On Sumatra, a chain of steep mountains runs along the western coast and tapers down to a low-lying coastal plain in the east. There, the land is covered by a mixture of lowland rainforests, peat swamp forests, wetlands, and agricultural lands. People use slash-and-burn deforestation to clear land for agriculture, with negative outcomes for environmental quality not just at the site itself but surrounding ecosystems as well. Fires get out of control and creep into undisturbed forests, degrading them and setting them up for more intense fires later on. Regional air quality is compromised off and on for several months when the burning is severe, as it was in 1998, during an extreme El Niño-induced drought.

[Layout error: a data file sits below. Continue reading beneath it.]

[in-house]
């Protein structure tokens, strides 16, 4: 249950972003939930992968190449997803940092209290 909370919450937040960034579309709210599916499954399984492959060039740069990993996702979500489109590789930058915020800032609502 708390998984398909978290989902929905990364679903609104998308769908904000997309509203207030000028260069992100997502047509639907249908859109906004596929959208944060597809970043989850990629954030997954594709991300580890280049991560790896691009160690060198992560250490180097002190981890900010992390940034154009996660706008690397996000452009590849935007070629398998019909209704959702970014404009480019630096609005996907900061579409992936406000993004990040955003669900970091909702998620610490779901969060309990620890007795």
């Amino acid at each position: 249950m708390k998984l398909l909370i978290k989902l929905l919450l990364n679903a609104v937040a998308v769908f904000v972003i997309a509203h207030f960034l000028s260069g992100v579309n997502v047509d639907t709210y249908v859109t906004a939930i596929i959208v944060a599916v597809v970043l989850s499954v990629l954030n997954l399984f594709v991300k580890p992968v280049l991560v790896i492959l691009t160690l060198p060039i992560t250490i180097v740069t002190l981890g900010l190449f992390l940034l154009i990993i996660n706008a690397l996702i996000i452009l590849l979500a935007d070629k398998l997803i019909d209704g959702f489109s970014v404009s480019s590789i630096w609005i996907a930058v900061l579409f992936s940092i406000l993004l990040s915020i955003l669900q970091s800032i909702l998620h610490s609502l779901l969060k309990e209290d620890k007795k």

Open burning is banned, but regulation is difficult. This image of burning on the island was captured by the Moderate Resolution Imaging Spectroradiometer (MODIS) on NASA’s Aqua satellite on October 14, 2004. Active fires are marked in red, and are most abundant in the area around the city Palembang, to the right of image center. Meanwhile, to the east, fires in the Kalimantan, Indonesia, portion of the island of Borneo are contributing to the regional haze.
NASA image created by Jesse Allen, Earth Observatory, using data obtained from the MODIS Rapid Response team.